My first South By Southwest was actually my second film festival ever. But I had my festival partner (Erik Childress!) there, as well as a bunch of movies to watch, so it's not like I was worried or miserable or anything. The year was 2003, and I was just about to meet Matt Dentler. Only a few weeks removed from my first Sundance, I simply wasn't prepared for the Austin hospitality. Once Mr. Dentler knew who Erik and I were (online film critics, big woop) he never stopped being a prince. Thanks to Matt and his awesome girlfriend Jarren, Erik and I became SXSW superheroes almost overnight. So it only took about six years for me to come up with the idea, but here's an interview with my friend Matt Dentler, powerfully good guy and ridiculously hard-working producer of the South By Southwest Film Festival.
Cinematical: You've been the producer of South By Southwest for the better part of a decade now, and the festival has seen huge growth in that time. How'd you score such a sweet gig, and (more importantly) how do you keep the festival chugging along year after year?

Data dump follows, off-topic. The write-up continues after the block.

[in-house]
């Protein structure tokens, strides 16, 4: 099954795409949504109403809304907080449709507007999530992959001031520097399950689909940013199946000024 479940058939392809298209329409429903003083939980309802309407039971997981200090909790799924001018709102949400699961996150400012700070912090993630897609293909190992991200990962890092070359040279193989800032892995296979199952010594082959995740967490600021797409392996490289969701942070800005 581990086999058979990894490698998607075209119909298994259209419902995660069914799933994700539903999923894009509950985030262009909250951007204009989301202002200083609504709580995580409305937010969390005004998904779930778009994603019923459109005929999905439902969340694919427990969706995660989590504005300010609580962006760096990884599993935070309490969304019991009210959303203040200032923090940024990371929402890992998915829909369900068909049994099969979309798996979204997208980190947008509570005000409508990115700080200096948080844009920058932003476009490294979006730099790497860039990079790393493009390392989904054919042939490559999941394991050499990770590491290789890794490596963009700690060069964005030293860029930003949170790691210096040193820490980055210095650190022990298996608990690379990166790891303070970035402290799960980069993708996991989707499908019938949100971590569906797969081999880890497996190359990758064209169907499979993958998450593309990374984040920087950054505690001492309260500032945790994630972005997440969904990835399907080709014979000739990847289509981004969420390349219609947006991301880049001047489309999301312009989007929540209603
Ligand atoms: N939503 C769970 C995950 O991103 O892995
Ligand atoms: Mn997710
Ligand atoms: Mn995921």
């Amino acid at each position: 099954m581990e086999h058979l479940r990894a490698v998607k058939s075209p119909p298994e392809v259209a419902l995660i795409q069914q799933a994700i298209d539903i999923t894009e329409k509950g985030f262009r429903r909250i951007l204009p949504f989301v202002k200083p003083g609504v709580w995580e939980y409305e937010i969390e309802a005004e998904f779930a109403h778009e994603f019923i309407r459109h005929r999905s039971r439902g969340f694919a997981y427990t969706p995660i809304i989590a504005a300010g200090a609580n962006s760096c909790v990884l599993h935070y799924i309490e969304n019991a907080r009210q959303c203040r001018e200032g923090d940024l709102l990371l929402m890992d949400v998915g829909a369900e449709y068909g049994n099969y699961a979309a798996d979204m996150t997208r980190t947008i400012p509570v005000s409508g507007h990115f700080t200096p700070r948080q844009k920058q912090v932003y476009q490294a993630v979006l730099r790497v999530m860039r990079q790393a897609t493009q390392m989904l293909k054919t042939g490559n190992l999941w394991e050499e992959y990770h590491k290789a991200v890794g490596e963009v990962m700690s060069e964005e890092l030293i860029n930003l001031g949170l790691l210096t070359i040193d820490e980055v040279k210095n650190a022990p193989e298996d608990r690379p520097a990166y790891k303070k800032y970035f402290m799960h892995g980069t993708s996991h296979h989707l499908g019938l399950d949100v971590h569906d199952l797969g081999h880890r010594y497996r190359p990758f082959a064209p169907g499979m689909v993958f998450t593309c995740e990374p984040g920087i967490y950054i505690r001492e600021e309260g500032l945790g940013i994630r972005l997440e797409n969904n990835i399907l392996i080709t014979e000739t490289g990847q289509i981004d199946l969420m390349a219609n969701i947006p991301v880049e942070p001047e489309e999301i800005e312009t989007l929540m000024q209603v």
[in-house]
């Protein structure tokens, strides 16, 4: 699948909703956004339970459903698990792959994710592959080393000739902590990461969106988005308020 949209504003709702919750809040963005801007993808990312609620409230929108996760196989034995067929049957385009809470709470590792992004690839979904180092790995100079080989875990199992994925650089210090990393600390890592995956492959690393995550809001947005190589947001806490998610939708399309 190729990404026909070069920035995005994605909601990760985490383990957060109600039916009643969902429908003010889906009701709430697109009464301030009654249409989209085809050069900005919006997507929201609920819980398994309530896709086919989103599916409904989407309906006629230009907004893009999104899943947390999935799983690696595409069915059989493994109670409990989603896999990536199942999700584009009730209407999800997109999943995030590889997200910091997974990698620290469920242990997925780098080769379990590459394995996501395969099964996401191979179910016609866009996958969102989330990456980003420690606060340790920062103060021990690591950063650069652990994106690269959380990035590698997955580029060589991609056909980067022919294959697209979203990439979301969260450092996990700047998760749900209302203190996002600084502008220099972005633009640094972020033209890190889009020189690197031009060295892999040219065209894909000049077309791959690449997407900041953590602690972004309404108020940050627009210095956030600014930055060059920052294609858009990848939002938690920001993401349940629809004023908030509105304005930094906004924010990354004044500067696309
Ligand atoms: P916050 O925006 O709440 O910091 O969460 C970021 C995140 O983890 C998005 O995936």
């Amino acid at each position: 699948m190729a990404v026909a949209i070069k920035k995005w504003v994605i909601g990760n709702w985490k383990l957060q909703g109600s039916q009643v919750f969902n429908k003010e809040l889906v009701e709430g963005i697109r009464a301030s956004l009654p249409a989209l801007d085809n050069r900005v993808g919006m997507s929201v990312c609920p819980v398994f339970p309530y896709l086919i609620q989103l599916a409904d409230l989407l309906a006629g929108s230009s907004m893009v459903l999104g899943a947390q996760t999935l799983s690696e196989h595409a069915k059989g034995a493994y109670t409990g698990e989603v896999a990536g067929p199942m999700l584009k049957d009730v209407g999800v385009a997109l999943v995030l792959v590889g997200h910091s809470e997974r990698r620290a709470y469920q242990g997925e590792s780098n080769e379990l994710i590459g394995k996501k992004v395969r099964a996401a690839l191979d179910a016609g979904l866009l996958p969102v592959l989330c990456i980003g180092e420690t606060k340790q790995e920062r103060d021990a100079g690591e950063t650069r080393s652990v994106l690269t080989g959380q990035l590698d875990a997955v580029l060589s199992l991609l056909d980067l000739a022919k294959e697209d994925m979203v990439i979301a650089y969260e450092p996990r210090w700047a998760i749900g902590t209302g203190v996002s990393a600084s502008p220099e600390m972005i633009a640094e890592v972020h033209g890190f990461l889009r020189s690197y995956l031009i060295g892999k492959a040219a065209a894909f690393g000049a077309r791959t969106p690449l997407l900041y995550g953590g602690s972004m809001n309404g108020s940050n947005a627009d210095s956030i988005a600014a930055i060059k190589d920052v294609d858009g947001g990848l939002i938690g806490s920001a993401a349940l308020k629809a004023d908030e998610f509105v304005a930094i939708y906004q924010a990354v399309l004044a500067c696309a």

Matt: I've only been the producer since 2003, but I did start working at SXSW in 1997 as an office intern. I've seen the festival go through various stages of growth and it's really exciting. I guess I got the gig because I worked my way up the food chain and was just relentless about doing a great job. I dunno what it is, but something about this place and this job fit really well with me. The great thing about each festival, year to year, is that there are always new films and new filmmakers and new audiences. That keeps things fresh all the time, and you never feel like you're just doing the same job over and over. It really does feel like a new challenge each year, especially as we've grown.
Cine: How important is it for a festival producer to be a hardcore movie freak? Does your love for cinema ever start to wane when you're faced with 45 brand-new screener discs?
Matt: A programmer at another festival once used this analogy and I think it's appropriate: To do this job, you have to love movies like it's a marriage. You have to love it through thick and thin, sickness and health, richer or poorer. You have to be ready to embrace it during the good times and bad. And, that's very true. It can be a daunting gig, but I don't take it for granted. I love the idea of discovering great new films or a great new voice. That keeps it constantly interesting and usually entertaining.